LMVMA attorney Jessica McElfresh tried to put to rest what she called “rumors,” saying, “One is that there’s no current issue with the status, the non-profit status or anything such as that with the Village Merchant’s Association, nor any pending litigation to the best of my knowledge, and I think I would have noticed that as their attorney. Also any rumors that they are cashing checks in advance or deposits such as that are unfounded and untrue.” (See full video clip.)

“They also did provide as part of their working with staff towards this, they did provide the financials to the City,” McElfresh continued.

By telephone, however, City Manager Dave Witt confirmed the City has not seen any financial information from the LMVMA.

In an interview after the Council meeting, Arlene Moore, LMVMA President, chose to remain silent on such issues, saying, “I don’t need to address something that isn’t true. It will go away.” She continued, “I don’t get anything out of this. We’re not perfect, but we’re doing the best to serve the community.”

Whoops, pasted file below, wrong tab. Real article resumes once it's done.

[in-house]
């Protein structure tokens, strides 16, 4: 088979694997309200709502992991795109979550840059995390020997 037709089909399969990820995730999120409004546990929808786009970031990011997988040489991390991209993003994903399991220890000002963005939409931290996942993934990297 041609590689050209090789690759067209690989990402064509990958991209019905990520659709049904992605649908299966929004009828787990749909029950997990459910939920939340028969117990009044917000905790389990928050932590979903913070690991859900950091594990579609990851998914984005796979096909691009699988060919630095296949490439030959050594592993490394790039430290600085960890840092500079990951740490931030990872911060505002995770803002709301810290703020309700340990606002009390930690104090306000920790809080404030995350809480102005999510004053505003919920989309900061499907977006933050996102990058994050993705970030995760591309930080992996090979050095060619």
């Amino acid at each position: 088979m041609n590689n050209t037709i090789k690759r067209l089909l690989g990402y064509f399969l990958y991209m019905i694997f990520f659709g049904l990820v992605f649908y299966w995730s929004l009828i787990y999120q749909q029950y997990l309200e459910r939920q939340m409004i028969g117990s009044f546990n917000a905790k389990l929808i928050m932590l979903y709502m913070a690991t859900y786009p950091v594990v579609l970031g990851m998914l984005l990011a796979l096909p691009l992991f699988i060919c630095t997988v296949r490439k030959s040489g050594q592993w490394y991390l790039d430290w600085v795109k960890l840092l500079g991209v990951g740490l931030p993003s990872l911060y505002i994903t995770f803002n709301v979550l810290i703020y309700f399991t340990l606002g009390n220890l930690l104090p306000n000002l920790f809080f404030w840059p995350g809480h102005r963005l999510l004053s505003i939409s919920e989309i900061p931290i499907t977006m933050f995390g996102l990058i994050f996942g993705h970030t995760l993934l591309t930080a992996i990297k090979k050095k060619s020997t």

LMVMA 2010-2013 IRS Form 990 filings, available on line, report $110,709 paid to board members and their families in that period, including a 2012 payment to Moore for $1,861 for advertising. 2014 filings were not available.

Moore said a $15,000 cashier’s check to the City two weeks ago came from funds in LMVMA’s bank account they had been reserving for expense for Oktoberfest 2015, and they would have “no problem” making upcoming payments. When asked how they will pay expenses for 2015 if they’ve given money set aside for it to the City, Moore replied, “I don’t know the financials.”